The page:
EPA Welcomes West Virginia University as Newest Partner in Regional Sustainability Initiative
Release Date: 09/21/2010
Contact Information: Donna Heron 215-814-5113 or firstname.lastname@example.org
MORGANTOWN, W. Va. - - September 21, 2010 Today, West Virginia University became the latest organization to join the U.S. Environmental Protection Agency’s Sustainability Partnership Program (SPP) in a signing ceremony held at the University President’s Office. EPA Regional Administrator Shawn M. Garvin joined Cabinet Secretary Randy Huffman of the West Virginia Department of Environmental Protection (WVDEP) in recognizing West Virginia University (WVU).
University President James P. Clements signed the agreement on behalf of the school, formalizing the new working partnership.
“WVU has already taken many progressive steps to reduce the overall environmental footprint of the campus, and EPA is pleased to support and further those efforts” said EPA mid-Atlantic Regional Administrator, Shawn M. Garvin. “Through our partnership we expect that both sides will benefit as we build on current successes and then share those practices with other colleges and organizations.”
The Sustainability Partnership is an innovative program developed by EPA’s mid-Atlantic region to create a one-stop shopping approach for organizations that use large quantities of energy, water, and natural resources and want to go green. Instead of dealing with each of EPA's voluntary programs individually, EPA staff will work out a comprehensive ‘green’ plan for organizations that often saves money and makes good business sense. The overall goal of the SPP is to minimize the use of energy, resources and waste generation in the mid-Atlantic states.
The centerpiece of West Virginia University's sustainability effort is a performance contract to make existing buildings energy efficient. By 2016, the university expects to spend $50 million on updating equipment and installing energy saving upgrades in all of its campuses, including WVU Tech, Potomac State College and WVU-Parkersburg. So far the Evansdale campus has been completed, and the university has already spent about $20 million.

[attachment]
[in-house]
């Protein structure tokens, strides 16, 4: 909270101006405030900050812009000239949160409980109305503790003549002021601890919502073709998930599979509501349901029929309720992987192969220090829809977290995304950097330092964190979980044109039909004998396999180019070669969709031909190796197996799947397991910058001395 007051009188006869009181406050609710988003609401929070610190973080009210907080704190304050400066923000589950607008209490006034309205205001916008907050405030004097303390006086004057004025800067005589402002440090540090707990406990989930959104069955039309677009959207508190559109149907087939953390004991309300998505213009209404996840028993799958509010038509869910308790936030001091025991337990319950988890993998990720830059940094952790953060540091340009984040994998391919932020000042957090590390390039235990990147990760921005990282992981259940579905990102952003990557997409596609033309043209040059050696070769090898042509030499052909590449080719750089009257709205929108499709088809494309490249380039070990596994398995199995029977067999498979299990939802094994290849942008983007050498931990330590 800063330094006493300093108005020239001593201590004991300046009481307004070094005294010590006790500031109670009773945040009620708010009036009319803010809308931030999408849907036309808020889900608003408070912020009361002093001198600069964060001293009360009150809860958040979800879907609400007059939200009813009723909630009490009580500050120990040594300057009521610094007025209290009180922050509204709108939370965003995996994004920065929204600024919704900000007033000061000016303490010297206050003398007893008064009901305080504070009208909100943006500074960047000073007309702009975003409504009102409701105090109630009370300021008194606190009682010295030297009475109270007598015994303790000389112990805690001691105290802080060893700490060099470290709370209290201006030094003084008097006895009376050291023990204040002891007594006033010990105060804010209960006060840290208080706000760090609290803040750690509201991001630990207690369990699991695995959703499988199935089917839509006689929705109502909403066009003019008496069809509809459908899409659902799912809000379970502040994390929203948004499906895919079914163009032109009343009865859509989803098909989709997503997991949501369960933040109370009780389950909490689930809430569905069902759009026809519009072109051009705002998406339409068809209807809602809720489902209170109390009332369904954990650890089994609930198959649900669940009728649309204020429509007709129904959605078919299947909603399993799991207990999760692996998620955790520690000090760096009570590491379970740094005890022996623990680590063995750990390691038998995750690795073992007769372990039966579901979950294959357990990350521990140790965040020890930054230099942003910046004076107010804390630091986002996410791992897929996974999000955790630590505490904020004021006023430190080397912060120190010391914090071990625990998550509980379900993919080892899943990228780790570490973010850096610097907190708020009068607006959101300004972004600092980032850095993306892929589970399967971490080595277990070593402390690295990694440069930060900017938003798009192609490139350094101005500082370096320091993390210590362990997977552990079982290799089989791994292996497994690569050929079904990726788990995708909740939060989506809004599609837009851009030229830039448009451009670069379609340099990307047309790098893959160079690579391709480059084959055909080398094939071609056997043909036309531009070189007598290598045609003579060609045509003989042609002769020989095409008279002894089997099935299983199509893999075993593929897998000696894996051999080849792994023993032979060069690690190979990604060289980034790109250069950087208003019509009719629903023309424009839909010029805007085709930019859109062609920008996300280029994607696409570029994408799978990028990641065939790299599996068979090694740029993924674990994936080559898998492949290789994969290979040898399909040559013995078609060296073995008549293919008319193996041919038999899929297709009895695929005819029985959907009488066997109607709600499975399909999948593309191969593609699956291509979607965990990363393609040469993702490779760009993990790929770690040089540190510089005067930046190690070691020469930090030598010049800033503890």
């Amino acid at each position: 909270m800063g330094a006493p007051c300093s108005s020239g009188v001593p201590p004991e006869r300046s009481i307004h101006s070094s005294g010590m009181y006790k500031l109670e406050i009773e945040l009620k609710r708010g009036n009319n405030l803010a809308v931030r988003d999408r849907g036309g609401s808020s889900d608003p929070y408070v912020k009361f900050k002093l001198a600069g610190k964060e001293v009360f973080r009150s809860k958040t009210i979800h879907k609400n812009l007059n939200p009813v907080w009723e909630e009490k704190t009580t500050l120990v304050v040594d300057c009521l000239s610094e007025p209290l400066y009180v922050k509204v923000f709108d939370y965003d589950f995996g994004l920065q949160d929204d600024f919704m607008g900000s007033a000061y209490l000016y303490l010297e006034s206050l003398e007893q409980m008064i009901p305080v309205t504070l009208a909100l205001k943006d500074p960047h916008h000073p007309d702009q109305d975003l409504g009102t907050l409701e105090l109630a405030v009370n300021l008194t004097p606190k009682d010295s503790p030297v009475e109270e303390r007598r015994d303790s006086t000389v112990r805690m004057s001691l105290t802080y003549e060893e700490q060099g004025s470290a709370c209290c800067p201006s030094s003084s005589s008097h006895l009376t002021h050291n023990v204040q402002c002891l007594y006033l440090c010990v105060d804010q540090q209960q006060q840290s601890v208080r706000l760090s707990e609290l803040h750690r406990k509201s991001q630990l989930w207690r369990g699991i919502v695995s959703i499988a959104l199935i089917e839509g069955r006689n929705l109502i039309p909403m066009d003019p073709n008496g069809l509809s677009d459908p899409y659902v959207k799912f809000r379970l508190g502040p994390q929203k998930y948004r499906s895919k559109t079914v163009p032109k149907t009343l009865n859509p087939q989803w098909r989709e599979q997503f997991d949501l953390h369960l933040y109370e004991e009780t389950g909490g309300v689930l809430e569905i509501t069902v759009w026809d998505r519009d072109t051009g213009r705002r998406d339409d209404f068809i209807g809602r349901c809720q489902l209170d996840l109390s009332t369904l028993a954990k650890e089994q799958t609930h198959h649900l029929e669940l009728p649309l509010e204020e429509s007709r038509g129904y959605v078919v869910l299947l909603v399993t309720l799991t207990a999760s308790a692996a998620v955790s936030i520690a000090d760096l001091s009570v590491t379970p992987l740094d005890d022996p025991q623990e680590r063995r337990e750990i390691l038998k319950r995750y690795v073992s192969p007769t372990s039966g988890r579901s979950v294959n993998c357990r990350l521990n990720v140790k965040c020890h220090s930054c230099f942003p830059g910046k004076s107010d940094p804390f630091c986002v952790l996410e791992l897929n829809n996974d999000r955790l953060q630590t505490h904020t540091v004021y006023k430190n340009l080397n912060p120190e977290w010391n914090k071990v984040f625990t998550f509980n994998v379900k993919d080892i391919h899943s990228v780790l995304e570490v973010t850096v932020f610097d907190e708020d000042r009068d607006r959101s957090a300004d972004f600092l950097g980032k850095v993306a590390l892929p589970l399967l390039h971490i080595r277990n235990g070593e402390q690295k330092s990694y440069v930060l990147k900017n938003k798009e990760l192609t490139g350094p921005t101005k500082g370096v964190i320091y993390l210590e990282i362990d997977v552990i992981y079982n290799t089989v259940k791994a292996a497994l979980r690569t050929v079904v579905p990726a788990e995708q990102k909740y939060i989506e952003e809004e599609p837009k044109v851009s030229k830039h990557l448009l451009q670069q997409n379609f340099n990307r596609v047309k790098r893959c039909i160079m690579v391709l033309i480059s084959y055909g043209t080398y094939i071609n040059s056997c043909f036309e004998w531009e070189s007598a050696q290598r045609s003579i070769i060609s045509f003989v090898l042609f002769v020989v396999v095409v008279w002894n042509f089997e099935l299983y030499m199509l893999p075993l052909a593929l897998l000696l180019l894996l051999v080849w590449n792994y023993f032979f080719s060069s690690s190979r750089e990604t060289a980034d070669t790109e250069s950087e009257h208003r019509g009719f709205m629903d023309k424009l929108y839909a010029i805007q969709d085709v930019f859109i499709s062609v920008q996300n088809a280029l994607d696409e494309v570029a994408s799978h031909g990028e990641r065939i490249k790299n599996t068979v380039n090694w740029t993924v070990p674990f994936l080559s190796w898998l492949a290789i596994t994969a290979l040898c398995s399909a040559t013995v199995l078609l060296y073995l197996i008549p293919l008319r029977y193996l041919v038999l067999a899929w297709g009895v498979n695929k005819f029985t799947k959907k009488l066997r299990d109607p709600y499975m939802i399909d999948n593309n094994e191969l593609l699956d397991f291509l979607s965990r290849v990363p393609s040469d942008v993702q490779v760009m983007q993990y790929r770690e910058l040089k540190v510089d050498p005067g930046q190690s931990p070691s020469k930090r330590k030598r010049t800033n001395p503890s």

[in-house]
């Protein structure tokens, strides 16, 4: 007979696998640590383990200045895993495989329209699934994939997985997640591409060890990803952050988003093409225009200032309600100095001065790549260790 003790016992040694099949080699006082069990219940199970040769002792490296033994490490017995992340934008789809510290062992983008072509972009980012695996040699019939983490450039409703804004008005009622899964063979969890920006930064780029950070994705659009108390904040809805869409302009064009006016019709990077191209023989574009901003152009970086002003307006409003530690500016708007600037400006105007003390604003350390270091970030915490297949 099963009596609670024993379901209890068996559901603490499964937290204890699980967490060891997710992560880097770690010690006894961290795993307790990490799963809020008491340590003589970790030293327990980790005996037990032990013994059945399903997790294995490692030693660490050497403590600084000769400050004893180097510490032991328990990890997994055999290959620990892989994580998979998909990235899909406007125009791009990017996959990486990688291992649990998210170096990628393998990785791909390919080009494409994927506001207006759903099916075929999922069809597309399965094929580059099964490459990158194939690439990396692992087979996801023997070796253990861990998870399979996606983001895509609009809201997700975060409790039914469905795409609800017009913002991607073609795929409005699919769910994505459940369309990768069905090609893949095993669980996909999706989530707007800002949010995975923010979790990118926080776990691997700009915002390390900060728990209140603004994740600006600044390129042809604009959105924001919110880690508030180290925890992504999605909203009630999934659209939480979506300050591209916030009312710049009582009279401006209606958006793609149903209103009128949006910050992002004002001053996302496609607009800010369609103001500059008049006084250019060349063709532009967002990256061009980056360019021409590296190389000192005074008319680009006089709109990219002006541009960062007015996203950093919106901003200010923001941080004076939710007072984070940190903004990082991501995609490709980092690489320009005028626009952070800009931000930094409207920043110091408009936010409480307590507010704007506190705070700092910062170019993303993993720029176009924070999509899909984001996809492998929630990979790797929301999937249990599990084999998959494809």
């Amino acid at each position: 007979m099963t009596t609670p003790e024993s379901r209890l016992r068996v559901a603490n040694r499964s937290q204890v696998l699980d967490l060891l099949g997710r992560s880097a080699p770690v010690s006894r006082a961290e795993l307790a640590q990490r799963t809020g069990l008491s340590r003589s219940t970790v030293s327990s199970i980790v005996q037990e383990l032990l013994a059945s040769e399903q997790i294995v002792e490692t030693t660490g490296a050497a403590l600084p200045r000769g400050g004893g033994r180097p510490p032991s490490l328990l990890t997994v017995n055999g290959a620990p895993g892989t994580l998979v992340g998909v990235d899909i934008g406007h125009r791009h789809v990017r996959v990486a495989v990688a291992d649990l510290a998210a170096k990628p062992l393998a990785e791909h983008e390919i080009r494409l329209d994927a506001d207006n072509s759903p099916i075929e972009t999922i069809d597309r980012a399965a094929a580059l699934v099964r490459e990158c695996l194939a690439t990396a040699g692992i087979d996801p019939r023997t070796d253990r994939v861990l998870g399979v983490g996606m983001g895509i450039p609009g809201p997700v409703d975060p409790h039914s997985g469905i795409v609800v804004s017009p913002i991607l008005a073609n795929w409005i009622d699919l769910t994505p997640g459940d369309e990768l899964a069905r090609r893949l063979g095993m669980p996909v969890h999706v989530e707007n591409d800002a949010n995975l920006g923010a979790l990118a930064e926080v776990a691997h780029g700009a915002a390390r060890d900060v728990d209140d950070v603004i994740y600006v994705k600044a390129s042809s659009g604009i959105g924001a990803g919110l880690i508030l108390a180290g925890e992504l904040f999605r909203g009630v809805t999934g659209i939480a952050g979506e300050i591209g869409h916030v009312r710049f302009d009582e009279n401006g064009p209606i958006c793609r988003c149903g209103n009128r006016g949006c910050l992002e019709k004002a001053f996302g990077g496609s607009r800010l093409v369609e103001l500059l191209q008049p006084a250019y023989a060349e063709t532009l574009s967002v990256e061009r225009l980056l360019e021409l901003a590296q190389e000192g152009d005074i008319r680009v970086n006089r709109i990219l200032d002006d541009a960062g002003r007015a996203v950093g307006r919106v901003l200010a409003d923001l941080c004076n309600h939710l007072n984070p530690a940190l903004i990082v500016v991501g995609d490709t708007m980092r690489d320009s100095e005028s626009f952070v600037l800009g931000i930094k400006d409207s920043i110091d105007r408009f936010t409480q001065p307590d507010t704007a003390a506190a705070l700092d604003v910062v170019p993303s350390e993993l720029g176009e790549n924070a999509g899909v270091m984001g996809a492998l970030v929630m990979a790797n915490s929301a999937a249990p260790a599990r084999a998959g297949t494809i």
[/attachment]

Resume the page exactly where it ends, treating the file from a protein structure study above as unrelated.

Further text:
Following this project, the university is expected to reach a carbon dioxide emission level that is 31.5 percent less than a typical educational complex its size.
"We are pleased to partner with the EPA as part of our commitment to a sustainable campus," said WVU President James P. Clements. "We have integrated sustainability practices throughout the University - from buildings to our transportation systems, to the cleaning products we use. I would like to thank Clement Solomon, WVU's director of sustainability, and all those throughout the University who demonstrate this commitment daily."
The West Virginia Department of Environmental Protection has entered into an agreement with EPA and is helping to promote the SPP throughout the state.
“It is a great day for West Virginia University with the signing of the Sustainability Partnership Agreement,” said WVDEP Cabinet Secretary Randy Huffman. “West Virginia University’s commitment to developing sustainable energy, water, and waste conservation practices in harmony with preserving West Virginia’s economy, environment, and communities for future generations speaks volumes of the many contributions already made to create a sustainable school. By signing this agreement, West Virginia University is well on their way to preparing our young people for generations of sustainable living, through its education, its fabric, and its daily practices.”
For information on the Sustainability Partnership go to: http://www.epa.gov/reg3wcmd/spp/index.html or call, 215-814-3110.